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When did Working for Peace Become Anti-Israel?

October 25, 2013


This week, the Anti-Defamation League listed the Muslim Public Affairs Council as one of the top ten anti-Israel groups in the nation. MPAC’s inclusion on the list is baseless and is not only ineffective, but counterproductive to building an interfaith base supporting the Middle East peace process. In a letter to the leadership of the ADL, we wrote, “The fact that any critical evaluation of Israeli policy, whether by MPAC or any other party, is deemed by ADL as ‘anti-Israel activity’ and ‘involvement in anti-Israel campaigns’ is an infringement of freedom of speech."

It’s bizarre that the first American Muslim organization to write about and support a just and comprehensive two-state solution is on the list. In fact, when we released our paper on the peace process in 2007, we stated:

We must have a right to talk about this conflict in all of its facets in an environment that is respectful and free of intimidation. Our Jewish friends must be tolerant of our perspective on this conflict, and stop the practice of intimidation and censorship of a real discussion of this issue. Furthermore, our leaders must not be attacked for supporting the Palestinians. We will not back away from our leadership for telling the truth about the Israeli occupation, and our friends in the interfaith community should respect that stance in accordance with our religion’s demand in which we must defend justice.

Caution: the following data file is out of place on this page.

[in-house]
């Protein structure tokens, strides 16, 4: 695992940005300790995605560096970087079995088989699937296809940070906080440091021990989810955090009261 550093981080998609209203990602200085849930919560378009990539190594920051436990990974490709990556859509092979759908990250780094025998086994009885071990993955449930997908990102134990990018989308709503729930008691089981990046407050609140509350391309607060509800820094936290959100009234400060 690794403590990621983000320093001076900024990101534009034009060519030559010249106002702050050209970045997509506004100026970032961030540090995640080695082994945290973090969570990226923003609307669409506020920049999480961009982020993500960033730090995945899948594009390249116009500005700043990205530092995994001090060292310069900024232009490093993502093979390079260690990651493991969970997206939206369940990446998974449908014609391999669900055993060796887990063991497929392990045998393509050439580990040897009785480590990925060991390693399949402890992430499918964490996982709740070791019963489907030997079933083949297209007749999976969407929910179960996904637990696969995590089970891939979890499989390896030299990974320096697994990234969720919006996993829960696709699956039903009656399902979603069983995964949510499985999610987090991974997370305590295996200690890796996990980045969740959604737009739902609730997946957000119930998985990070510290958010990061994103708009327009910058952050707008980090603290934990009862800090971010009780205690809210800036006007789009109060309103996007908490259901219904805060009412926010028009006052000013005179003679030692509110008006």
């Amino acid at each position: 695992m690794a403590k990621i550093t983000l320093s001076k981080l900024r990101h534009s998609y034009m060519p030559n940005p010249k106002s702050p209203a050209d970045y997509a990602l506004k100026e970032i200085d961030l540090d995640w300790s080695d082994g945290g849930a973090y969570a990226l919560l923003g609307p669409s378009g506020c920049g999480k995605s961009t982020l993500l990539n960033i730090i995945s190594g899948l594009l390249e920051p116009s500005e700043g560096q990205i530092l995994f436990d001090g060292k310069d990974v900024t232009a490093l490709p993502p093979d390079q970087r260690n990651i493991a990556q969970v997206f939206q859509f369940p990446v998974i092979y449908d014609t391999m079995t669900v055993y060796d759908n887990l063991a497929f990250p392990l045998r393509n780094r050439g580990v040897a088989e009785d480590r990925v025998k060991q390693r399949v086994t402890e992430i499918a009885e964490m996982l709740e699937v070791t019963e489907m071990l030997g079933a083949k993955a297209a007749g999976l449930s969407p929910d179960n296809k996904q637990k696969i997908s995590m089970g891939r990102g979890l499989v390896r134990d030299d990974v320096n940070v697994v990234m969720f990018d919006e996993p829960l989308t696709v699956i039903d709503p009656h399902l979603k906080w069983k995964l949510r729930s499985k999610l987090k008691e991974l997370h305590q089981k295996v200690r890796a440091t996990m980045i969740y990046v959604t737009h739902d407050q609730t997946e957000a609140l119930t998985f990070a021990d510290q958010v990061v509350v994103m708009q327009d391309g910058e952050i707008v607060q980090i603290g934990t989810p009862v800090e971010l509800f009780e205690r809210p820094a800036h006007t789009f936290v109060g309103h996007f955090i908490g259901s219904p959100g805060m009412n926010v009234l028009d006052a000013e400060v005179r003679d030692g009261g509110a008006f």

The irony of being added to the list is that we have worked with the ADL on numerous issues from hate crimes to religious freedom. They are very well aware of the work we do and further, praised our work in their list as being “involved in positive civil rights advocacy on behalf of the Muslim community in the U.S.,” and working “on a variety of international and domestic issues, including countering violent extremism, protecting religious freedom, hate crime response and interfaith work.”

Regardless, what ADL’s list truly highlighted was the power of partnerships. Shortly after the release of the list, J-Street and the New Israel Fund joined together in a statement calling ADL’s list “short-sighted and unproductive.” Further, they came to the defense of MPAC citing our record in trying to build bridges and having open and transparent conversations about difficult issues that impact our nation and the Middle East and critiquing ADL’s list as “an unfair indictment of [an organization] that seeks dialogue with the [Jewish] community.”

Additionally, J.J. Goldberg, editor at large of the Jewish Daily Forward, pushed back against ADL’s controversial list in an editorial saying: “The Los Angeles-based Muslim Public Affairs Council [has] been partnering for years with local mainstream Jewish groups in LA on civil rights issues and interreligious dialogue.”

To be clear, MPAC is an American Muslim institution and we advocate for values and interests of our nation and human rights across the world. So it’s puzzling why the ADL would include MPAC on an anti-Israel list when we are not beholden to any foreign entity. We have been critical of a number of governments on their human rights and civil rights violations. Many of the countries we have vociferously criticized have been Muslim-majority countries. We do not believe that this makes us anti-Muslim, any more than voicing a concern about Israeli policies makes us anti-Israel.

We at MPAC are still not sure why a list like this would be issued in the first place. We do hope that this is not a means of intimidation when it comes to engaging on the issue of Middle East peace. This type of unhelpful rhetoric must not be used to intimidate policy-makers from engaging groups with disparate views. It is time that we move beyond vitriol and fear-mongering to understanding and acceptance.




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